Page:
Mario, a friend of mine, said, "This is the ultimate in bad taste and it clearly shows that Pastors are not the humanitarians they claim, but just another propaganda organ of Castro’s international public relations machine. Don’t these people have anything better to do than to falsely accuse those who seek democracy and pluralism for their nation?"

On March 27, Pastors for Peace participated along with the pro-Castro Committee of Dominicanos Friends of Cuba and the infamous Venceremos Brigades in a fundraiser in New York. They featured "food, dancing, mingling, brief presentations, slide show, tabling . . .." They advertised, "Learn about Cuba and New York-based pro-Cuba efforts. Bring friends. Spread the word." The fools who fell for that event, surely learned a lot about Castro’s version of reality.

Rev. Lucius Walker, head of Pastors for Peace, participated on October 23, 1996 in a national teleconference linking 65 cities across the country by delivering a pro-Castro speech for the celebration of the 75th anniversary of the Communist Party USA. Rev. Walker travels to Cuba often and is given Castro’s royal treatment in exchange for his unwavering allegiance. Rev. Walker looks the other way in relation to the absence of blacks in high-ranking positions on his comrade’s island, as well as the overwhelming black prison population in Castroland.

As Pastors for Peace, many groups are a vital part of the pro-Castro Lobby in the US. They are composed of ignorants, romantics, idealists, anti-American fanatics, die-hard socialists and communist sympathizers pretending to be humanitarians or religious people. These people dislike and distrust the US and oppose US policies toward leftist regimes. They work so hard for Castro that it makes one wonder if Castro is slipping them money under the table.

These groups are very damaging to the freedom and human rights of others, and are not as harmless as they seem. They are well organized and financed, and are associated with organizations that claim to be working for peace or humanitarian causes. For decades, these groups have been a roadblock for people working for democracy in Cuba.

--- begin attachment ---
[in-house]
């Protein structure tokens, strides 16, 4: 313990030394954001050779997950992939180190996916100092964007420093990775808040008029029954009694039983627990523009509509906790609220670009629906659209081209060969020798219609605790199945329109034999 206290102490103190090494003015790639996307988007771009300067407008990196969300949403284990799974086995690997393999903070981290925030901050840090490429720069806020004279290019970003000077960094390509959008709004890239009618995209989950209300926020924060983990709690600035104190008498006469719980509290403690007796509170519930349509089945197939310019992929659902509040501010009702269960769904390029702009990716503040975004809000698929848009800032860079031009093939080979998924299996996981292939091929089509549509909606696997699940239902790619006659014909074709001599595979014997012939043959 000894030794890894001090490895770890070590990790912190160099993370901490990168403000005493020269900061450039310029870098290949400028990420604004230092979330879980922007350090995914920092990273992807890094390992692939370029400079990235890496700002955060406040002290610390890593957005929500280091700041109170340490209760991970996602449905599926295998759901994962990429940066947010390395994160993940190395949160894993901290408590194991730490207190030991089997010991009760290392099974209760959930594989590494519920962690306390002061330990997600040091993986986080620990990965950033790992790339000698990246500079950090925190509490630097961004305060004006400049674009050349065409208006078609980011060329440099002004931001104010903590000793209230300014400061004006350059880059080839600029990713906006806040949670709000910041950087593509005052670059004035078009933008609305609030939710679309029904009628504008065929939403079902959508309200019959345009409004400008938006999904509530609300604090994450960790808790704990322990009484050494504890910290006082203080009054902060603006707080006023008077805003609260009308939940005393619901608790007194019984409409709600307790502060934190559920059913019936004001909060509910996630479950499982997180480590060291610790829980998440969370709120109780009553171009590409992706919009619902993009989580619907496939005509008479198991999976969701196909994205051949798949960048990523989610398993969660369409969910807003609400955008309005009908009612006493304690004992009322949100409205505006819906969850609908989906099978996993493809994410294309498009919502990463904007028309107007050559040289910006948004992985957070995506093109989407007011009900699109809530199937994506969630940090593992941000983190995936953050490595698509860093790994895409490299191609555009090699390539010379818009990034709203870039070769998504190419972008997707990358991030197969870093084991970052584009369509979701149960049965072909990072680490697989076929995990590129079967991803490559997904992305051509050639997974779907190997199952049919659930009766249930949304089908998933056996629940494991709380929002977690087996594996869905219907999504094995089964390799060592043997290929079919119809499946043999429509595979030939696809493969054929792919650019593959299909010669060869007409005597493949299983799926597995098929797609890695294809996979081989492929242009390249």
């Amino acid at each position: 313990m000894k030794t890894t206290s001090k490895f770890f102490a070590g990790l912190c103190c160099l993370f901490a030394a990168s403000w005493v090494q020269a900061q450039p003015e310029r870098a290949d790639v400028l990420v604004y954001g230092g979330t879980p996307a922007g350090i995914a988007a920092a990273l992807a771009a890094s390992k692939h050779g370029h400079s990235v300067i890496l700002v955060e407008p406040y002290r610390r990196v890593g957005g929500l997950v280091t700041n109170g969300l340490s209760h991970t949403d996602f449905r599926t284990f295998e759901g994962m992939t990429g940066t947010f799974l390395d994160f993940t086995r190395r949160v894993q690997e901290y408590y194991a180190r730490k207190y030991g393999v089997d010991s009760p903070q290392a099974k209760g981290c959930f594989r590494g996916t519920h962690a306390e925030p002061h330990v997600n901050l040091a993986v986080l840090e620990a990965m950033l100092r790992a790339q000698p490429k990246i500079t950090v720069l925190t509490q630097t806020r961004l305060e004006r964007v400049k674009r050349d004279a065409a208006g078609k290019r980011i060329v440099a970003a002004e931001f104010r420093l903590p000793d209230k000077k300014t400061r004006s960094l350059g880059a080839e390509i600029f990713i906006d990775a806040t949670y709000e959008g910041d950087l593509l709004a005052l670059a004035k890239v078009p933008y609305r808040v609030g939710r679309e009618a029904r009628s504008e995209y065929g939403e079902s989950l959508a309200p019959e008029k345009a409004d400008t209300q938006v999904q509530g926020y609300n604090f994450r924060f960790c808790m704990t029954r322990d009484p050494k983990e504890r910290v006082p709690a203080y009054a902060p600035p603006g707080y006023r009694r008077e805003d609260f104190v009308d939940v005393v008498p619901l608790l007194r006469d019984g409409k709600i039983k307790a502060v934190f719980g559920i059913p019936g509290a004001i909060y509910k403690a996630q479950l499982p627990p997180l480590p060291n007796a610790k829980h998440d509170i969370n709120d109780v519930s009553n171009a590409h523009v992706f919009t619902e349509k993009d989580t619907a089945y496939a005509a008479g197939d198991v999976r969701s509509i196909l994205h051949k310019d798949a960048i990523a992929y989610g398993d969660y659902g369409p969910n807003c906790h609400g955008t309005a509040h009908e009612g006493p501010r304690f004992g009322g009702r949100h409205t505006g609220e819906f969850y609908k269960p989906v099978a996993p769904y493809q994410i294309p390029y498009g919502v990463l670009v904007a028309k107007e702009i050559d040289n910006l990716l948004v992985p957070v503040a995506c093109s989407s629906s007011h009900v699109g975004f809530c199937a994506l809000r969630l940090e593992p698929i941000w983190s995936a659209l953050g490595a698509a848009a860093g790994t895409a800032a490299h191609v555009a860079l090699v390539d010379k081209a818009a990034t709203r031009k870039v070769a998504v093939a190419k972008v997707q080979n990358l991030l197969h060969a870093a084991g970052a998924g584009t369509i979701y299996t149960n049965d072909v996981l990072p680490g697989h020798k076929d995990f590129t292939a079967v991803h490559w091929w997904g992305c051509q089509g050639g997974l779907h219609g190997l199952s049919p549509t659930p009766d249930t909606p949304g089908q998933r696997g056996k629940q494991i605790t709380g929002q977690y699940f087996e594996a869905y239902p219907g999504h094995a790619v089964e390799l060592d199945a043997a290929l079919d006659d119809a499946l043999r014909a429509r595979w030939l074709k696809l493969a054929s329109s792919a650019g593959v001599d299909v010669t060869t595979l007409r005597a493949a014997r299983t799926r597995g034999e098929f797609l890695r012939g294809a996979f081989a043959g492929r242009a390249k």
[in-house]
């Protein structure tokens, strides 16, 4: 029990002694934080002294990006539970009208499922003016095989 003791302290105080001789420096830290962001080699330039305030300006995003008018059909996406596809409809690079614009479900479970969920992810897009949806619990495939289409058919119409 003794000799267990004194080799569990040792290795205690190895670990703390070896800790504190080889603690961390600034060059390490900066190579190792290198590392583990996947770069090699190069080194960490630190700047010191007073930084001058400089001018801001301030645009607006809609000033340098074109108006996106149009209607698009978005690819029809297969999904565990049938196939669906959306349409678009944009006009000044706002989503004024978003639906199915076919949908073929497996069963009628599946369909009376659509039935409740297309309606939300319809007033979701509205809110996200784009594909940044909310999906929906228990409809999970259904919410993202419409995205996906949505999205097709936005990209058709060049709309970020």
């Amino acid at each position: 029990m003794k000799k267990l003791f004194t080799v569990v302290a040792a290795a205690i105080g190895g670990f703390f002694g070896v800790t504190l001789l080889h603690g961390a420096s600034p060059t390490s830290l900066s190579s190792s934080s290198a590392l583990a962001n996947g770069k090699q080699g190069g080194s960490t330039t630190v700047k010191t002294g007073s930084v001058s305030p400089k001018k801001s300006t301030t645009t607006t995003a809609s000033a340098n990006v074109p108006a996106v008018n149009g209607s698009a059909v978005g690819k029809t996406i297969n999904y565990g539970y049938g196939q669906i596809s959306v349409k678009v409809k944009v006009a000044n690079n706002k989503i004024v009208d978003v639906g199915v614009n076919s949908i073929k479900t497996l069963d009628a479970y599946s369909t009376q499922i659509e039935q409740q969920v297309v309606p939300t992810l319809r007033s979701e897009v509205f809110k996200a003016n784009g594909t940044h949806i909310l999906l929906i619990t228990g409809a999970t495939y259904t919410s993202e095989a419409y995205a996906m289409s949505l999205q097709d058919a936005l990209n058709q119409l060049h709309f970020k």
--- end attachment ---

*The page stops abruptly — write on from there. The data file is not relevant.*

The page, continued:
These groups claim (and some members may actually believe) they are helping the "Cuban people" on the island when they are actually helping Castro and his goals. When there is a pro-Castro crusade in the media or on Capitol Hill or a demonstration against US policy toward Cuba, they are loyally there. You never see them protesting against Castro’s repression, or his crimes and violations of human rights, or demanding freedom for his political prisoners, or asking for democracy for Cuba.

As Americans, these groups have the freedom to dissent and oppose the policies of their country, to elect their representatives and to unseat them, a freedom that those groups need in order to exist. And they use and abuse that freedom to their own advantage, to advance and impose their own political agenda on others, who are not as fanatic, militant or well financed. All the while working to support a regime in Cuba that would prohibit their very existence.

They ought to stop interfering in Cuban affairs and let the Cubans solve their own problems. Their blind fanaticism helps the tyrant that Cubans have been trying to get rid of for 40 years. Every time a Cuban is executed or dies in the Florida Strait, is tortured or has his or her human rights violated, it is the indirect result of these pro-Castro groups. Is that humanitarian?


Agustín Blázquez, Producer/Director of the documentary COVERING CUBA
ABIP 1999